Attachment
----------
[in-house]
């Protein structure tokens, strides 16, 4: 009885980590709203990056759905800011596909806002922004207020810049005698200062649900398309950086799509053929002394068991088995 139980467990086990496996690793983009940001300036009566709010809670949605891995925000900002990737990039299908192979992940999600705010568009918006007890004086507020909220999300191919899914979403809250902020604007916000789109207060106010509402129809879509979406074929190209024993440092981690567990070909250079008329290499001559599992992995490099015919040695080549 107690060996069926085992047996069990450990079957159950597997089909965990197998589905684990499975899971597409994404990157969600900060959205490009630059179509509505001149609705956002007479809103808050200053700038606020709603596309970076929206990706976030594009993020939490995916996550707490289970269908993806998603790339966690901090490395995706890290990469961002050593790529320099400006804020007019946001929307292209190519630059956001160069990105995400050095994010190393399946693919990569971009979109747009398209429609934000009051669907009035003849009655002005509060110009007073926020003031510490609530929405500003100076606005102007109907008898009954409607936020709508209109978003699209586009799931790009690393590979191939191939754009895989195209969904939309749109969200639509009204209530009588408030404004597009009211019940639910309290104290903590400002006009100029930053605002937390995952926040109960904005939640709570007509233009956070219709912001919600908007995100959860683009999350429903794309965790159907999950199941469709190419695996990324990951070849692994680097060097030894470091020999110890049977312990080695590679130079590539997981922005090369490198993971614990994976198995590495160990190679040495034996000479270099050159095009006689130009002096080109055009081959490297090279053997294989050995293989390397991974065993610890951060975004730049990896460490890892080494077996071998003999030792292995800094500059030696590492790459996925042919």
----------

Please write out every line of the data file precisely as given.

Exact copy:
[in-house]
């Protein structure tokens, strides 16, 4: 009885980590709203990056759905800011596909806002922004207020810049005698200062649900398309950086799509053929002394068991088995 139980467990086990496996690793983009940001300036009566709010809670949605891995925000900002990737990039299908192979992940999600705010568009918006007890004086507020909220999300191919899914979403809250902020604007916000789109207060106010509402129809879509979406074929190209024993440092981690567990070909250079008329290499001559599992992995490099015919040695080549 107690060996069926085992047996069990450990079957159950597997089909965990197998589905684990499975899971597409994404990157969600900060959205490009630059179509509505001149609705956002007479809103808050200053700038606020709603596309970076929206990706976030594009993020939490995916996550707490289970269908993806998603790339966690901090490395995706890290990469961002050593790529320099400006804020007019946001929307292209190519630059956001160069990105995400050095994010190393399946693919990569971009979109747009398209429609934000009051669907009035003849009655002005509060110009007073926020003031510490609530929405500003100076606005102007109907008898009954409607936020709508209109978003699209586009799931790009690393590979191939191939754009895989195209969904939309749109969200639509009204209530009588408030404004597009009211019940639910309290104290903590400002006009100029930053605002937390995952926040109960904005939640709570007509233009956070219709912001919600908007995100959860683009999350429903794309965790159907999950199941469709190419695996990324990951070849692994680097060097030894470091020999110890049977312990080695590679130079590539997981922005090369490198993971614990994976198995590495160990190679040495034996000479270099050159095009006689130009002096080109055009081959490297090279053997294989050995293989390397991974065993610890951060975004730049990896460490890892080494077996071998003999030792292995800094500059030696590492790459996925042919």